Tuesday, March 9, 2010

Thoughts On Free Community Internet Service

this post originally appeared at my site TC Tech Notes: Free Internet*

(*there's no such thing as a free lunch)

Traverse City Light and Power is planning on becoming an ISP for the Traverse City area with a mix of WiFi, WiMax, and fiber to the premise (FTTP). See: Utility moves forward with free Internet

and: getting wireless broadband here – Feb 10

and: Traverse Bay EDC Regional Broadband Initiative Update (beginning on pg 15)

The service provider offering to help with this is Cherry Capital Connection.

They have set up a web site in conjunction with their partners: Coalition 4 Limitless Broadband

And they are offering help to many of the communities in northern Michigan due to the amount of money the federal government is offering to establish broadband in rural areas.

However, it seems that it wasn't too long ago that Traverse City was considering their own cable service to compete with Charter but a consultant told them it was crazy due to the costs and so the project was abandoned.

Now TCLP is considering entering into competition with the current broadband providers (basically Charter and AT&T) with a product coordinated through Cherry Capital Connection. It is easy to complain about Charter and AT&T, yet Charter offers a 25 Mbps x 3 Mbps cable modem and AT&T launched 3G cellular service last summer. And by the end of this year Charter will be offering 50-100 Mbps connections for most customers thanks to DOCSIS 3.0. By the end of next year Verizon will offer a wireless 4G service and AT&T will be right on their heels.

According to the TCLP report, the wireless service for the greater TC area would be based on WiMax. This immediately seems like a problem as the industry is moving to LTE for 4G service even though WiMax was first.

For more on this topic see:
GigaOm: LTE vs WiMAX: A Little 4G Sibling Rivalry"

NetowrkWorld: Cisco exiting WiMAX
"It's obvious now that mobile carriers are going to deploy LTE," says Laurence Swasey, principal of Visant Strategies. "There are no economies of scale with mobile WiMAX. Mobile WiMAX never materialized like many thought it would. Cisco is just staying on top of where the market is going."
Computerworld: LTE speeds faster than expected in Verizon trials

As the commercial wireless industry is planning on using LTE instead of WiMax I wonder about the cost and long-term viability of WiMax as a 4G service. The world's largest cellular manufacturer, Nokia, compared WiMax to Betamax. And if a company as big and dominant as Cisco is leaving the WiMax business should Traverse City be getting into it?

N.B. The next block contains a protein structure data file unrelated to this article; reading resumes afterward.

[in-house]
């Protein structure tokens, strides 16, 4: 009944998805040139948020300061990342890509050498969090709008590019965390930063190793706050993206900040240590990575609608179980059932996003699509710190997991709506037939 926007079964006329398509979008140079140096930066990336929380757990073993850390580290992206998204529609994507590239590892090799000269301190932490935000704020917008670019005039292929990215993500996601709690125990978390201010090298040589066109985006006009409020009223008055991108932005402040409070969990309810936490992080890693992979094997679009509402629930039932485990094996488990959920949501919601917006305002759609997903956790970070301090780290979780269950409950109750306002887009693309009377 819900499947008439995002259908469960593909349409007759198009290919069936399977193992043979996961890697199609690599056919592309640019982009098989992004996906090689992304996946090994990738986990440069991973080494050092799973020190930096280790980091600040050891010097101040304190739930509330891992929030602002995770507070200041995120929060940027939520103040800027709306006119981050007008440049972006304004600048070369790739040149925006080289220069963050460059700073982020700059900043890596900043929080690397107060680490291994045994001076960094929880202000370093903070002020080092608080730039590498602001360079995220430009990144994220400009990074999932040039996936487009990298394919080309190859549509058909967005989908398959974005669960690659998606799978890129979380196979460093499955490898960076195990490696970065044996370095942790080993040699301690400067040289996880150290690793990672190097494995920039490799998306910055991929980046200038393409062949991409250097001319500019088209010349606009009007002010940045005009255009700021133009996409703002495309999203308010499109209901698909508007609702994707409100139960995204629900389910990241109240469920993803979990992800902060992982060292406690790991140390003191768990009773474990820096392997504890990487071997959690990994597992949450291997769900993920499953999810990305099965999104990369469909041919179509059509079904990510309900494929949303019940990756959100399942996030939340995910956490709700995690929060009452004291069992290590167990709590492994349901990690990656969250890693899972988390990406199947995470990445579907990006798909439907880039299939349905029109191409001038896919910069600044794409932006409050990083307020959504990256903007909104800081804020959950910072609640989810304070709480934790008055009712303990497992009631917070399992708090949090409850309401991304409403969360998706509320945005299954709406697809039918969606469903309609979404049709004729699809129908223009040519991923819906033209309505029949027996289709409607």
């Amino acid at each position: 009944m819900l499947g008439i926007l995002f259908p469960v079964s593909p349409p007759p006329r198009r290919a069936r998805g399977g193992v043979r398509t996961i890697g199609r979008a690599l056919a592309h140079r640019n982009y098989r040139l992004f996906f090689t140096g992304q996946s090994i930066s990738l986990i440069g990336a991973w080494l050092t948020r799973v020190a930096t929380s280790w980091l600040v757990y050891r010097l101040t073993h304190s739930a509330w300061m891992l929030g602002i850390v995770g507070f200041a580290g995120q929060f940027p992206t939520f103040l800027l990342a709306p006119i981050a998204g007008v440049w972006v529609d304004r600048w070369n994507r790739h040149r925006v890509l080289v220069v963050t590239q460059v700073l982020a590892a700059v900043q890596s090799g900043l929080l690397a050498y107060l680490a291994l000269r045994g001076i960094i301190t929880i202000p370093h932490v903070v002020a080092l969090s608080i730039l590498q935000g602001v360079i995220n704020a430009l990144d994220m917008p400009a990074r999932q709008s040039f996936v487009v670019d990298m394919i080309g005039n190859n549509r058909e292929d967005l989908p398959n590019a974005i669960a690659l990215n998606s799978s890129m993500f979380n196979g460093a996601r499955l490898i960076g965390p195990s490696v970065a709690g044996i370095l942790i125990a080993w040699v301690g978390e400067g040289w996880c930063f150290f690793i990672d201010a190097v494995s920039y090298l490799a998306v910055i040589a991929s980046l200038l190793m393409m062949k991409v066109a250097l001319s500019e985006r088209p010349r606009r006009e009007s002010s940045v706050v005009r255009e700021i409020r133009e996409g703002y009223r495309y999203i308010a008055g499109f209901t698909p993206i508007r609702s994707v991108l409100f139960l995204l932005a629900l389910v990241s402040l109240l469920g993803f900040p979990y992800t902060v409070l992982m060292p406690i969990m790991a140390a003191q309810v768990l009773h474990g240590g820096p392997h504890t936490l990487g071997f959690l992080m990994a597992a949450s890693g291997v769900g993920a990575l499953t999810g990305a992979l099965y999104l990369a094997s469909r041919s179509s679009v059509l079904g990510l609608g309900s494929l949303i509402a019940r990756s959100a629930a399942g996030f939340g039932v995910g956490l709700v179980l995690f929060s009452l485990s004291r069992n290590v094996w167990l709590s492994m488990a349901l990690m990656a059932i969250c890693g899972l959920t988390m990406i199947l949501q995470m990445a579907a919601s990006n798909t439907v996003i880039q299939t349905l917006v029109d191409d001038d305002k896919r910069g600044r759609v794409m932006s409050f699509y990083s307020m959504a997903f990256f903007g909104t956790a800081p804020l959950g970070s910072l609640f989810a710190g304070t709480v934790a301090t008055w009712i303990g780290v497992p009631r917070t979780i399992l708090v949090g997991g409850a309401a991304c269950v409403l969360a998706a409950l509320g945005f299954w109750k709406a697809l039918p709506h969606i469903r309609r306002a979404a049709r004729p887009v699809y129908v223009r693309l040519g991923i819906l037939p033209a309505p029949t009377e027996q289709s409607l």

Additionally, other technical issues include:

- does Cherry Capital Connection have experience with fiber deployment? Do they have the engineers who are familiar with multimode, singlemode, GBIC's, SFP's, and attenuation? There is a reason Charter installed Munson's dark fiber - this is complicated work and needs experienced fiber engineers to deploy and maintain.

- will it be explained to city residents and visitors that they will need special equipment to connect to the WiMax service since WiFi enabled devices like laptops and iPhones won't work with WiMax? I think it is important to point out that if Traverse City chooses to use WiMax for community Internet, and all the wireless companies choose LTE, then when we buy our 4G iPhones and other Smartphones we won't be able to use the 4G service from TCLP.

- will TCLP be leasing or selling WiMax connection equipment so city residents can connect? Will there be any companies manufacturing this equipment five years from now?

- who will assist city residents with technical issues and who will fix the system when it breaks?

- who will pay for antenna removal if this venture fails? Portland, OR recently tried offering free wireless Internet in the city and after the project failed there was no one left to pay to dismantle the system. See: Portland set to dismantle, donate abandoned Wi-Fi antennas

And to be honest, the whole rush to get community Internet service just seems a little "off". For example, in the TCLP report, Wireless 2020 (the company whose model was used to select an Internet provider) is listed as an independent company and Rob Franzo as a consultant at Mitten Communications "in Traverse City". However, Mr. Franzo is listed on the Wireless 2020 web site as part of the team. The phone number he gives in the TCLP report is a number for C4LB so is there a conflict of interest there if the company he works for, Wireless 2020, selects a firm owned by his friend? And if you do a web search for Mr. Franzo's "Mitten Communications" nothing is found. Wouldn't a Communications company have a web site and a list of clients?

Overall this seems like another example where TCLP is rushing into a decision that is not in the best long-term interest of the community.

The fact is, anyone who wants fast Internet can get it. Mr. Moore may complain, but fiber will cost a lot more when it has to be run for one person versus simply plugging in another fiber to a Cisco switch - that is what happens in rural areas without economies of scale. As more businesses get fiber connections from Charter the price will plummet. Plus, with Charter coming out of bankruptcy and rolling out DOCSIS 3.0 for most customers it is likely that within two years anyone with a cable connection will be able to order 100 Mbps Internet service. Rather than complain about Charter why not complain about AT&T refusing to offer their U-Verse service in northern Michigan, or complain about Verizon not rolling out their incredible FIOS product?

Competition will bring improved Internet service, but I do not believe it is something TCLP should get into as if they choose the wrong technology then it is the city residents who will have to pay for the mistake making free Internet a huge loss.